Rosetta Comet Spacecraft Says Goodbye After 12 Years of Service

image taken by the rosetta comet spacecraft

The Rosetta Comet Spacecraft will be saying goodbye on Friday. The probe is scheduled to crash into the Comet 67P/Churyumov-Gerasimenko. This marks the grand finale of a 12-year long mission. NASA TV will broadcast the crash live.

Confirmation that the Rosetta Comet Spacecraft has successfully reached its target will take about 40 minutes to reach earth. The ship and the comet are about 447 million miles away from our home planet. Which makes this event all the more impressive, and worth spectating.

The probe works on solar energy. As the comet and the probe fly further and further away from the sun, towards Jupiter, it will be harder for the Rosetta Comet Spaceship to get the power it needs to function.

This is why the European Space Agency (ESA) decided it’s best to end the ship’s mission, in a controlled impact, rather than let it drift off into space.

According to Alan Fitzsimmons, professor at Queens University, the Astrophysics Research Center in Belfast, Northern Ireland, the scientists will try to set Rosetta down as gently as possibly. But Fitzsimmons mentioned that the ship will not be able to land properly. Researchers did not design it with that in mind. Furthermore, he added that they will probably lose contact when the ship touches down.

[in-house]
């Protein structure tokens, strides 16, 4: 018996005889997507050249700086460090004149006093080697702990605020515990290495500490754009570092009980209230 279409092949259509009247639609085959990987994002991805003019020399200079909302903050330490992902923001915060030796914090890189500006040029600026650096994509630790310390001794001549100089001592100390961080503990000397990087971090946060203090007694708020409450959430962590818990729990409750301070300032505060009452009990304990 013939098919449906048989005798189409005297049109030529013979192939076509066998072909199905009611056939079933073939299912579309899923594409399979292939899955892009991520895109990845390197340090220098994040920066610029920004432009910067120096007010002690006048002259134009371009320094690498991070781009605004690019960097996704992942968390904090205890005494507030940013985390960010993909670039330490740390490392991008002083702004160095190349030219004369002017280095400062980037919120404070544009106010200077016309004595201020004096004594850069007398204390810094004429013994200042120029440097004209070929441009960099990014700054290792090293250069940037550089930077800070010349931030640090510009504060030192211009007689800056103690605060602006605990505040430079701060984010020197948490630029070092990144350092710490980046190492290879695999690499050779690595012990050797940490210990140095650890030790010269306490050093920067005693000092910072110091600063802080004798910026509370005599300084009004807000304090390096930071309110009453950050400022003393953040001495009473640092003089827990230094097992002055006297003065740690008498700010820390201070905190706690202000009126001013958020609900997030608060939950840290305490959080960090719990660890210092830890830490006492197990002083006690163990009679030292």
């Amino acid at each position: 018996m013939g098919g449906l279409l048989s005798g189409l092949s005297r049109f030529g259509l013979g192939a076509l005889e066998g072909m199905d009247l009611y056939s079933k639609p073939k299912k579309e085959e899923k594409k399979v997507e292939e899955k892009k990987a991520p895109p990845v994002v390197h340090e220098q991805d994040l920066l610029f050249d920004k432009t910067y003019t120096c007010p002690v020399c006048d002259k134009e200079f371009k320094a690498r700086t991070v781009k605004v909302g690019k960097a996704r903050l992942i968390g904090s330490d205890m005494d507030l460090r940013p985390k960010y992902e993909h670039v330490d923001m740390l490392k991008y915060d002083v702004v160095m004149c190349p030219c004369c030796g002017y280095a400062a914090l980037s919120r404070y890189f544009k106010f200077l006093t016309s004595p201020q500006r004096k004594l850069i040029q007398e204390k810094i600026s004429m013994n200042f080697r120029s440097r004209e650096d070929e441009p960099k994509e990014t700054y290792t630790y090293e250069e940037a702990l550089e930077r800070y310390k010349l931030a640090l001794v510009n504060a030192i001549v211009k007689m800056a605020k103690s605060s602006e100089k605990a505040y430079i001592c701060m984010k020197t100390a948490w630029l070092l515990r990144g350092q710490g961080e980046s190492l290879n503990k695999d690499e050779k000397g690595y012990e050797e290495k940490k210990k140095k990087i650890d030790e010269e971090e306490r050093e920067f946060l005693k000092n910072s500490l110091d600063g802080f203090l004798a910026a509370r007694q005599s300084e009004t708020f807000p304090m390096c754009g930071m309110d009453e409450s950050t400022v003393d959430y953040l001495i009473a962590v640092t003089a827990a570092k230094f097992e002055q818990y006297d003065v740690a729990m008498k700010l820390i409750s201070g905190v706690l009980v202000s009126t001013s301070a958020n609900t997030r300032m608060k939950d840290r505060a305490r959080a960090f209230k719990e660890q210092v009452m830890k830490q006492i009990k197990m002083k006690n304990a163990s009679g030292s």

Rosetta will continue to transmit information for as long as it can. But according to Fitzsimmons, the real hard work is only just beginning. Once the Rosetta Comet Spacecraft ceases to communicate, scientists will have to start working on all of the data they’ve collected.

The Rosetta Comet Spacecraft Was a Genuine Trailblazer

The Rosetta mission started in 2004. The probe made a loop towards its destination, the not very sexy-sounding Comet 67P. it took the Rosetta Comet Spacecraft four years to reach its destination. In August 2014, it became the first ship to orbit a comet in the history of spaceflight.

Later that year, it added another first to its list of accomplishments. Rosetta launched a lander named Philae on the surface of the comet. The lander, which was about the size of a washing machine, was the first such craft to move around a comet’s surface. Unfortunately, something went wrong with Philae. Its anchoring mechanism failed, and the small lander bounced around until it finally stopped in an area of the comet where researchers couldn’t reach it.

It did manage to collect some 60 hours’ worth of data, including some very impressive snapshots of its surroundings. In spite of this minor setback, Fitzsimmons declared that the Rosetta mission was a resounding success.

Rosetta managed to scan the core of the comet using radar. It also discovered that there was ice on the surface of the comet, and even detected the presence of amino acids. More than that, it managed to provide researchers with an incredibly detailed account of the changes which occurred during the comet’s voyage, and the materials it released as it zipped through space. A unique and unprecedented look at the life of a comet.

He stated that, together, the Rosetta Comet Spaceship and its companion, Philae, could revolutionize our understanding of how comets appear, and how they work. This information could even lead us to a better understanding of our own origins. Since both these comets, and our own home came from the same solar nebula, over 4.5 billion years ago.

Image Source: European Space Agency